• Smithy Ask your wife what causes stomach ulcers, 100 yrs of belief down the drain over night.
        Wake up you tragic.

      • Smithy Ask your wife what causes stomach ulcers, 100 yrs of belief down the drain over night.

        Thanks to evidence. The critical factor missing from the “climate scientists have been in a worldwide conspiracy for a century to hide the truth about CO2” idea.

        Like I said, actual evidence of increased CO2 not causing warming would be massive news.

    • Wiley youre kidding and your comments on climate chang are pure BS. Its you who clings to a belief system rather than one based on fact.

      CO2 absorbs Infra Red radiation and releases energy in the form of heat. That is scientific fact. If you deny this, you may as well deny the existence of Gravity.

      Now tell me by what means / mechanism CO2 does not warm the atmosphere. And then provide proof for your argument. You really have NFI.

      • Insomniac, you are new here, first time poster, going to have to get you up to speed.
        Ulcers are not caused by stress
        Diesel is not the better fuel for cars
        There is no god of any description
        House prices dont always go up
        No Easter Bunny, no Santa Claws not tooth fairy
        IR radiates into space, 3/4 of the planet is wet.
        Tip: dont believe anything you read in the MSM.
        Temperature change is a cyclical event for this planet.
        No one really knows the mechanisms.

      • desmodromicMEMBER

        WW, arguments that it has been hotter or colder in the distant past are mostly irrelevant. Climate change matters when it is rapid because biological systems change or collapse in such circumstances. The debate is whether the current rate of change in temperature is a cause for concern. The evidence overwhelmingly suggests it is.

      • Desmo, you could be correct. Getting rid of half the people from the planet wound be a good start at mitigation. Who is going to point the bone. We could use the union way, last on first off.
        Here is a tip, the Irish potato famine wasnt caused by a lack of potatoes, it was caused by too many Irishmen, scale it up for the next one, but I suspect drinking water may be the commodity this time.

  5. There was an interesting conversation developing yesterday on Aussie Public debt, a number of posters suggested that any public debt analysis that didn’t include our Private debt was worthless (given the almost seemless conversions of Private debt to Public debt that occurred in Ireland and several other countries).
    I given my opinion many a time (it all comes down to Australia’s structural need for imported capital, our economy would collapse in a matter of weeks if we were denied access to more foreign capital suggesting that significant defaults private or public debt are now impossible). my basis, as always, for this conclusion is the absolute necessity of imported goods for the ongoing day-to-day function of the Aussie economy. Without the structural importance of imported goods I’d be in the Foreign Private debts and CAD don’t matter camp, F#$%’em silly foreigners loaned me money to buy stuff, lets see them even try to collect. With this transition of Imports to structural importance, any significant defaults by other Australians will have immediate consequences, for everyone. Many products will just disappear from the shelves, people wont be able to get to work (no petrol, no car…..) . This all puts me firmly in the Private debt becomes Public debt camp, I doubt that anything will change my own opinion, but I’d at least like to try to see the problem from the It just don’t matter perspective….Australia is a sovereign nation with its own currency etc etc.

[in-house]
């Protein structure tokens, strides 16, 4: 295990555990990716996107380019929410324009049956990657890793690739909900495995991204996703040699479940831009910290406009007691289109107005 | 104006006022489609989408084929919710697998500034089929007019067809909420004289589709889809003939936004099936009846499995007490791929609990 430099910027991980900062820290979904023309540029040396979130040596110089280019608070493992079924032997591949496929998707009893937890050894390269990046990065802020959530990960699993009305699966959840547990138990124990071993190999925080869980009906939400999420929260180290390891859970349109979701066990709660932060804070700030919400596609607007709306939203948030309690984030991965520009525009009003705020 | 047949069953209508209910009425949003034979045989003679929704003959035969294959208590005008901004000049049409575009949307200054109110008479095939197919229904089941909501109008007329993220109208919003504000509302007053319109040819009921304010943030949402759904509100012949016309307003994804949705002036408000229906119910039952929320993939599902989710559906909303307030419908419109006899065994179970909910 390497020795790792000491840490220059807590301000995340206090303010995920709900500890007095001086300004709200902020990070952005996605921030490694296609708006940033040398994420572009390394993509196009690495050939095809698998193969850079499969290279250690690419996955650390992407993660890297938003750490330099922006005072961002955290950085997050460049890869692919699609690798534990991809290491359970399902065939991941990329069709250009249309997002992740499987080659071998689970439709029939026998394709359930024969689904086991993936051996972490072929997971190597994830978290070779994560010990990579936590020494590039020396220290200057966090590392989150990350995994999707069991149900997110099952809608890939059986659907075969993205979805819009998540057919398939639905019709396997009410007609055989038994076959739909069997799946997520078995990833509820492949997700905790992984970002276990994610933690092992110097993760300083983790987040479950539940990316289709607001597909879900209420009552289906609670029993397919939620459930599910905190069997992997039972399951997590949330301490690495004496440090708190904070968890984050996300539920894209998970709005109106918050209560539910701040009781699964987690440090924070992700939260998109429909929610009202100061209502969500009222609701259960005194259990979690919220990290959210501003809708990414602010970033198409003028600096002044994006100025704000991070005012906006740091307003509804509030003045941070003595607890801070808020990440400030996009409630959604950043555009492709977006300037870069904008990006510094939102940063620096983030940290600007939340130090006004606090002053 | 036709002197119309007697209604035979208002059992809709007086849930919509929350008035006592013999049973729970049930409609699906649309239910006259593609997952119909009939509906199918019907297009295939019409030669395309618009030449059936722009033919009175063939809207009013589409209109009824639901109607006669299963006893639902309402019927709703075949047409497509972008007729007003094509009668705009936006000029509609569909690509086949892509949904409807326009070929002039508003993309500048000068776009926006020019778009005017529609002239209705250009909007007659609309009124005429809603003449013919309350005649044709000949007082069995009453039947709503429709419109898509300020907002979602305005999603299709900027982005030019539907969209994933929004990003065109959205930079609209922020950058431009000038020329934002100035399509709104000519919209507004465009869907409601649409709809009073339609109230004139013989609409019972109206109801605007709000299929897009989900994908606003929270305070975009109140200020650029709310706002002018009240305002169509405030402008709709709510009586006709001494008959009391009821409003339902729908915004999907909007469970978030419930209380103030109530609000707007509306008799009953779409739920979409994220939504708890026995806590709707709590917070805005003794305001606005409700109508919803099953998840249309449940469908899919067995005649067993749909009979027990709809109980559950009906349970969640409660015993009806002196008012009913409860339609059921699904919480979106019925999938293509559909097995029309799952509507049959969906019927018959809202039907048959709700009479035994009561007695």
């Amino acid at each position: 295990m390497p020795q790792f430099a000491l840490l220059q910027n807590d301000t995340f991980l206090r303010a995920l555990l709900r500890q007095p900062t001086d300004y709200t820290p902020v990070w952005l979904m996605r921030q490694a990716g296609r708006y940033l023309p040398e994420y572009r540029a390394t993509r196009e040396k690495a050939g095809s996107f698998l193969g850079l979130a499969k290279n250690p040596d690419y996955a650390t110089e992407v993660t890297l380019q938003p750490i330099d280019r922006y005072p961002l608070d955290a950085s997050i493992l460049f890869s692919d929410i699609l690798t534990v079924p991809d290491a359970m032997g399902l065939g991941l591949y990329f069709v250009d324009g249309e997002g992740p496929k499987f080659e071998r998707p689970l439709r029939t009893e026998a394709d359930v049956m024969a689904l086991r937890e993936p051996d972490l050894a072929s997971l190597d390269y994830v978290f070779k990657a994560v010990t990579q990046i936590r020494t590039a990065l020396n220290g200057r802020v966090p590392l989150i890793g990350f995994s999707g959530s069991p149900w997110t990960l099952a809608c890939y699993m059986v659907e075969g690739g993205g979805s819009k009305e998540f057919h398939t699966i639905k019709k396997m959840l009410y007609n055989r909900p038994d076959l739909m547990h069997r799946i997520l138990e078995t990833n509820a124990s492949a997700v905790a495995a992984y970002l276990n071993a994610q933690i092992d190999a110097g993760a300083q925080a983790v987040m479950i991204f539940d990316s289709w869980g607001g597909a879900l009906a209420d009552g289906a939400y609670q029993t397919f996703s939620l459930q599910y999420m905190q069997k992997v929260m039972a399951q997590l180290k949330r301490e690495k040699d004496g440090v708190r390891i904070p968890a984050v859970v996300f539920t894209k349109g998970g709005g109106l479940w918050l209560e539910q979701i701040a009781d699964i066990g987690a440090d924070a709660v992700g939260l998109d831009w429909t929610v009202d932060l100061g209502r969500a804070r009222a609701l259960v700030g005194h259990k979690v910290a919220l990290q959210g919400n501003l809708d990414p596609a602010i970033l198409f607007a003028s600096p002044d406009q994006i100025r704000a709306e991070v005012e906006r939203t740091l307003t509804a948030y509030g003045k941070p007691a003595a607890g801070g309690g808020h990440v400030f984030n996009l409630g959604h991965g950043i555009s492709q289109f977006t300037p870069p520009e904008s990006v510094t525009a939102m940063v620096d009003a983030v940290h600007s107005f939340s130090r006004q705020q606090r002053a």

• It’s a good debate to refresh. Prima facie private debt is much much worse than public debt, because it is almost never directed at social infrastructure, and almost always directed at dumb consumption through marketing that takes easy advantage of the human condition.

      So converting private debt to public debt is about as stupid an outcome as you could get, and one that always happens but shouldn’t.

    • Aside from the “Iceland is a Sovereign Nation with its own currency” example of what can happen, I fail to fathom why those who believe “we can issue as much local currency as we want to run the place”, fail to understand that as an importing nation, who in their right mind is going to export stuff to you if what they get in return is ‘worthless; endlessly created’ local currency? My view is, they won’t! They’ll want, say, US$ in return, and that….is where Public and Private Debt, and Foreign Borrowing capacity and the price of that really matter…….

      • I agree Iceland is the poster child for the FU world solution, I’m not paying anything back …suck-it-up. Trouble is Iceland is a tiny country and wrt global finance size definitely matters. We’re seeing this wrt Greece where they’re undeniably bankrupt but everyone avoids acknowledging this fact until the US/Eu commercial bank debt gets transferred to the French and German public purse.

    • It looks like all the No risk …Australia is a sovereign nation with its own currency!.. crowd, have all gone into hiding which kinda pisses me off because they’re always there with their quick flippant MMT remarks but never to be found when you have sufficient time to really delve into the topic. Maybe it’s not by accident.

      • Well China-Bob there is NEP – Mosler and a plethora of other MMT portals which one could easily access without having to crack a fat about service.

        Skippy… the issue is how its been abused and how that relates to policy… imo…

  6. Andy Borowitz was hilarious in yesterday’s New Yorker

    “A criminal lawyer representing Turing Pharmaceuticals chief Martin Shkreli has informed his client that he is raising his hourly legal fees by five thousand per cent, the lawyer has confirmed.